1709: Stories All Around

Whenever I see a police car or an ambulance screaming down the road in the opposite direction to the way I’m going, I can’t help but wonder where they’re going, what they’re doing and what the story behind that split-second encounter was. For a brief moment, my own story — usually something rather mundane like going to the shops or to get some petrol — intersects with that of some other people; an exciting, possibly tragic story that I will likely never know the details of.

That doesn’t stop me wondering, though.

Stories are all around us. Everyone you see is living their own story. And while few of them live up to the obnoxious banner currently hanging in Southampton’s WestQuay shopping centre (which promotes a local photography studio and reads “The Most Important Story Ever Told: Yours”), they’re all different and they’re all interesting in their own way. It can be kind of mind-boggling to contemplate quite how many things are going on at any given time, particularly when you contemplate how many things happen to you — however mundane — on any given day.

It’s in acknowledging the fact that stories are going on all around us — and continue without our intervention — that it becomes possible to craft a convincing, compelling fictional world. And it’s true across all forms of media: many comic books these days unfold in shared universes, with foreground events in one series fading into the background in others, but still being acknowledged; crossover TV shows keep their own narratives mostly parallel, but occasionally bend inwards a little to meet for a fleeting episode or two before diverging again; prolific authors spend volume after volume building up a convincing mental picture of how their world works, and the many adventures that the people therein have over time.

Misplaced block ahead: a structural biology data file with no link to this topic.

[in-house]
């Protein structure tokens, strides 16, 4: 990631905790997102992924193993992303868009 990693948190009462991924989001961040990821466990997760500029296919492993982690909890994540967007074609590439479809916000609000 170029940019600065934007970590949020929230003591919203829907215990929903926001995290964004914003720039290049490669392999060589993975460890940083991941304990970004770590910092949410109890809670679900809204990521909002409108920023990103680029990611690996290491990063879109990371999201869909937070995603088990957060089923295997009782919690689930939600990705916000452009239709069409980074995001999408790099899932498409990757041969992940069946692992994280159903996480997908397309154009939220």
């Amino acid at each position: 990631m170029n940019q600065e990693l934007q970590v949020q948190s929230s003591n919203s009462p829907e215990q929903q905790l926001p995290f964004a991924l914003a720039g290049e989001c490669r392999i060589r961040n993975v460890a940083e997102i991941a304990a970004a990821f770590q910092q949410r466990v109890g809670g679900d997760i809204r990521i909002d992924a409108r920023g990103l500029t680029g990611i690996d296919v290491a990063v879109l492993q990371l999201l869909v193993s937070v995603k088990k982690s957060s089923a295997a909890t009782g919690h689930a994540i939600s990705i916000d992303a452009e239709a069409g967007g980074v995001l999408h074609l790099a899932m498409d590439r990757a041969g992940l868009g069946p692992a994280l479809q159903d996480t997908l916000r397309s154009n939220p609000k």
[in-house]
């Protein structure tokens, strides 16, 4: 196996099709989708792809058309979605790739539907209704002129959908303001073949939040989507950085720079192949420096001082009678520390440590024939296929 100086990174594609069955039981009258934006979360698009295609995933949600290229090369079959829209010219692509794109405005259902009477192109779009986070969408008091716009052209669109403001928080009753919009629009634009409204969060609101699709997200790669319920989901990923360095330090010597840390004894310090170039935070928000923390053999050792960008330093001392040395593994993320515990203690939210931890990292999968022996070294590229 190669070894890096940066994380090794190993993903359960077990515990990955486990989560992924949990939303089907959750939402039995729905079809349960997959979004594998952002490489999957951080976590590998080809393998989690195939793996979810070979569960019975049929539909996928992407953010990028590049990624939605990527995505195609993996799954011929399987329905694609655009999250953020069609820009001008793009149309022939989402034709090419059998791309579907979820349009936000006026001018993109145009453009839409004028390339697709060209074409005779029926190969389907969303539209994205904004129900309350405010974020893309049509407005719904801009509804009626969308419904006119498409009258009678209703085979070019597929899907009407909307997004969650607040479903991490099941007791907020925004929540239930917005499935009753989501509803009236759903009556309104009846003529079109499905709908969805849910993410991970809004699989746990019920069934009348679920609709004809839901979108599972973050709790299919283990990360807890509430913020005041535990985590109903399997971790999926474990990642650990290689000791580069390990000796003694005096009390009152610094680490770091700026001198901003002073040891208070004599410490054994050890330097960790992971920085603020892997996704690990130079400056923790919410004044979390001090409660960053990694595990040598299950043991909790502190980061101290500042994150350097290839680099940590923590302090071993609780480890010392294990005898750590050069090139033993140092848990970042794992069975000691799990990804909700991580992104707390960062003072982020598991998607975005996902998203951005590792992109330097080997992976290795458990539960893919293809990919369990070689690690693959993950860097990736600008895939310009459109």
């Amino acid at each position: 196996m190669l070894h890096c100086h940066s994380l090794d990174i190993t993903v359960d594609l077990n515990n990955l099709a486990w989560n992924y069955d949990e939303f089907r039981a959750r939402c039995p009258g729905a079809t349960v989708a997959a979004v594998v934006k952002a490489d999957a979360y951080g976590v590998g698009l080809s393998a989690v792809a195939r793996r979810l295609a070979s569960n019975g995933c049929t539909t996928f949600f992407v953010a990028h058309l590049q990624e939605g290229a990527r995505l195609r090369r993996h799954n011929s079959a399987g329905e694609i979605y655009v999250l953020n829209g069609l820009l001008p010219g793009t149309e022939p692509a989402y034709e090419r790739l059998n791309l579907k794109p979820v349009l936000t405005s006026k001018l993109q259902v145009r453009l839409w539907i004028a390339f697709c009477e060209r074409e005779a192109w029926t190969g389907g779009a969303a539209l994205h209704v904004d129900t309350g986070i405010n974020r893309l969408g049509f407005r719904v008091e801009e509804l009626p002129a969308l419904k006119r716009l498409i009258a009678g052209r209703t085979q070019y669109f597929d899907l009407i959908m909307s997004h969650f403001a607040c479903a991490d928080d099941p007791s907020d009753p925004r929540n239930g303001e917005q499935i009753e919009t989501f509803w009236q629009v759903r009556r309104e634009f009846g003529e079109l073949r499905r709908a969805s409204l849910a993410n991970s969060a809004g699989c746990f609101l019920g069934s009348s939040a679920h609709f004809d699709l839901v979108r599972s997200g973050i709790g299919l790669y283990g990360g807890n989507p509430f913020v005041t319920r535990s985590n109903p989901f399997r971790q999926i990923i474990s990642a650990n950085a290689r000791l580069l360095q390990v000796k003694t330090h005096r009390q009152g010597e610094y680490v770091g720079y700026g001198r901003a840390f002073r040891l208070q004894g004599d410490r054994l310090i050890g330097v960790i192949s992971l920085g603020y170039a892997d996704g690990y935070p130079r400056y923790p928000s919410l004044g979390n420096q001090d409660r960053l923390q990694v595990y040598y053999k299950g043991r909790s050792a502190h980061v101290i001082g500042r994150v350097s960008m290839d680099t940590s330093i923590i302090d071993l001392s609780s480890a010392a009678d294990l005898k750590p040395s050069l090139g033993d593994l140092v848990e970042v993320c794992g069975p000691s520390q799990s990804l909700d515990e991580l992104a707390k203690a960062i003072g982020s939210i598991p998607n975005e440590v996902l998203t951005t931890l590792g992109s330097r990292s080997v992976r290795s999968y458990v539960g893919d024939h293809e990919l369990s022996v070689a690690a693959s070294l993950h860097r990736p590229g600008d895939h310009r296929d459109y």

And the same is, of course, true of video games. The most well-crafted video games embrace this feeling of stories happening all around us at any time and, more so than any other medium, allow us to explore them at our leisure, pursuing the threads we’re interested in to build up a full picture of what it must really like to be an inhabitant of a virtual world.